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increased risk because excess potassium is readily excreted in the urine. Therefore, a Tolerable Upper Intake Level (UL) was not set. However, in individuals in whom urinary excretion of potassium is impaired, a potassium intake below 4.7 g (120 mmol)/day is appropriate because of adverse cardiac effects (arrhythmias) from the resulting hyperkalemia (a markedly elevated serum potassium concentration). Such individuals are typically under medical supervision.

Common drugs that can substantially impair potassium excretion are angiotensin converting enzyme (ACE) inhibitors, angiotensin receptor blockers (ARB), and potassium-sparing diuretics. Medical conditions associated with impaired urinary potassium excretion include diabetes, chronic renal insufficiency, end-stage renal disease, severe heart failure, and adrenal insufficiency. Elderly individuals are at increased risk of hyperkalemia because they often have one or more of these conditions or are treated with one of these medications.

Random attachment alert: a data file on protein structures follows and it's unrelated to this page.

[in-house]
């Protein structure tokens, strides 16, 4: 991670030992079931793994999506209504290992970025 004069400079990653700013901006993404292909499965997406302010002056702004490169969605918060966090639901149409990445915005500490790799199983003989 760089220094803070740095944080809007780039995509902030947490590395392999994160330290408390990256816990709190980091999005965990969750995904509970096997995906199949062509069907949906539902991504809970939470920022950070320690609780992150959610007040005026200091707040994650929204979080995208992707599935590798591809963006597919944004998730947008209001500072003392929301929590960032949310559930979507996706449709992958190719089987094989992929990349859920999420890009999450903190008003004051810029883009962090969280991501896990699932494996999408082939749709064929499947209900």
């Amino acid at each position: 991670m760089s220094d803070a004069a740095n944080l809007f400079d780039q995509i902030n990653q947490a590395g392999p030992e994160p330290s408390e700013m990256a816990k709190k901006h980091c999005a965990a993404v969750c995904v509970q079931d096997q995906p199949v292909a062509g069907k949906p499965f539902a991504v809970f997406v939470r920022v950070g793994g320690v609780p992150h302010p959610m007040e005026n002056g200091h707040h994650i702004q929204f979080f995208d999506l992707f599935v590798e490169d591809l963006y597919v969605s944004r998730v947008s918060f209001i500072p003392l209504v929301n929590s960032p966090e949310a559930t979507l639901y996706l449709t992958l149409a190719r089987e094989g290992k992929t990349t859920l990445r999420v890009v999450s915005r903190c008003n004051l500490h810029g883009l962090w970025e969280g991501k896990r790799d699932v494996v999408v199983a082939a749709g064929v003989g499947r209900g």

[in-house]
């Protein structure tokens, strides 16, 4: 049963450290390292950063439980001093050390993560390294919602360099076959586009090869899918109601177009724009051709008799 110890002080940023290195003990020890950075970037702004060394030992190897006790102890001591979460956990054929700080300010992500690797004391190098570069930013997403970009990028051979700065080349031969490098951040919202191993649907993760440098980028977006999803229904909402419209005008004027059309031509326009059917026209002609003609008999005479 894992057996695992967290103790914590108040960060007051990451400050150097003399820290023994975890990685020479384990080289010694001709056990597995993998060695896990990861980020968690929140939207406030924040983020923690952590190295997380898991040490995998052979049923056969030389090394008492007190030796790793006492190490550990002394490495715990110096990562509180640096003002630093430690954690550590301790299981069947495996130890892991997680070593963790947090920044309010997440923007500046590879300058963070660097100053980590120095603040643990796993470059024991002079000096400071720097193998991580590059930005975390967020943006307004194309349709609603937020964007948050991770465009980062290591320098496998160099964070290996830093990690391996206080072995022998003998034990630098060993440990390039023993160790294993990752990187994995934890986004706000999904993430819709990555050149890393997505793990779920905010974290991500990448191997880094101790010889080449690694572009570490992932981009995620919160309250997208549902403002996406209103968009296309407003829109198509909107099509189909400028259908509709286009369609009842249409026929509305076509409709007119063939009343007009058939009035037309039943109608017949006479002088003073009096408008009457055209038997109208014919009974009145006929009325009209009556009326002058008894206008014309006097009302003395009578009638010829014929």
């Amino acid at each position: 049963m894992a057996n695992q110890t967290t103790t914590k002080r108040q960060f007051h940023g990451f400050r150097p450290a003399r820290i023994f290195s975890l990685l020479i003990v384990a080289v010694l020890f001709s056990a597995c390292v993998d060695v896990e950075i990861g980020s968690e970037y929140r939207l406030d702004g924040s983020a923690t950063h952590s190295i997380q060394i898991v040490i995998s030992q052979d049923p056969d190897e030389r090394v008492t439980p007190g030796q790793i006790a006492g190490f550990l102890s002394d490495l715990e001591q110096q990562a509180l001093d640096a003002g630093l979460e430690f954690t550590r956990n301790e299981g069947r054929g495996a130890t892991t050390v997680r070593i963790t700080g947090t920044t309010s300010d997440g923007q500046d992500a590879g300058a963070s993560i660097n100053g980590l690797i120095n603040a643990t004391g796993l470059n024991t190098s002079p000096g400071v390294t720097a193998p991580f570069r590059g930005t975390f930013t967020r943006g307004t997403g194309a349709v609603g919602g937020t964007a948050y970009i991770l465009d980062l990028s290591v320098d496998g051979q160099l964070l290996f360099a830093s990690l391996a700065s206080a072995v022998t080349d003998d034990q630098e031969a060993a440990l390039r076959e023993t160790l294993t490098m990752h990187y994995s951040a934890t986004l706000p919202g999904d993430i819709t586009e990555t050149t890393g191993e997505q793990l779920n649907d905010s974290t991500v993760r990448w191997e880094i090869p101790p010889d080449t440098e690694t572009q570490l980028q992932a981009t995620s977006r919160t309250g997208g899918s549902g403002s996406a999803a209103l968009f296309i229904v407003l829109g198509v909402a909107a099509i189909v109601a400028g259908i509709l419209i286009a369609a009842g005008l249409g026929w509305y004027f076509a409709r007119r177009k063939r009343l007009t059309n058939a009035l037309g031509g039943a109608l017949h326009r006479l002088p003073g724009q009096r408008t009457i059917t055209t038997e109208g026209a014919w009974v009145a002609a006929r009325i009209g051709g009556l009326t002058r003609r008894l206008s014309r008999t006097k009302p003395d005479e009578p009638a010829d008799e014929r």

BACKGROUND INFORMATION

Function

The major intracellular cation in the body is potassium, which is maintained at a concentration of about 145 mmol/L of intracellular fluid, but at much lower concentrations in the plasma and interstitial fluid (3.8 to 5 mmol/L of extracellular fluid). Relatively small changes in the concentration of extracellular potassium greatly affect the extracellular:intracellular potassium ratio and thereby affect neural transmission, muscle contraction, and vascular tone.

Physiology of Absorption and Metabolism

In unprocessed foods, potassium occurs mainly in association with bicarbonate-generating precursors like citrate, and to a lesser extent with phosphate. In foods to which potassium is added in processing and in supplements, the form of potassium is potassium chloride. In healthy persons, approximately 85 percent of dietary potassium is absorbed (Holbrook et al., 1984). The high intracellular concentration of potassium is maintained via the activity of the Na+/K+-ATPase pump. Because this enzyme is stimulated by insulin, alterations in the plasma concentration of insulin can affect cellular influx of potassium and thus plasma concentration of potassium.



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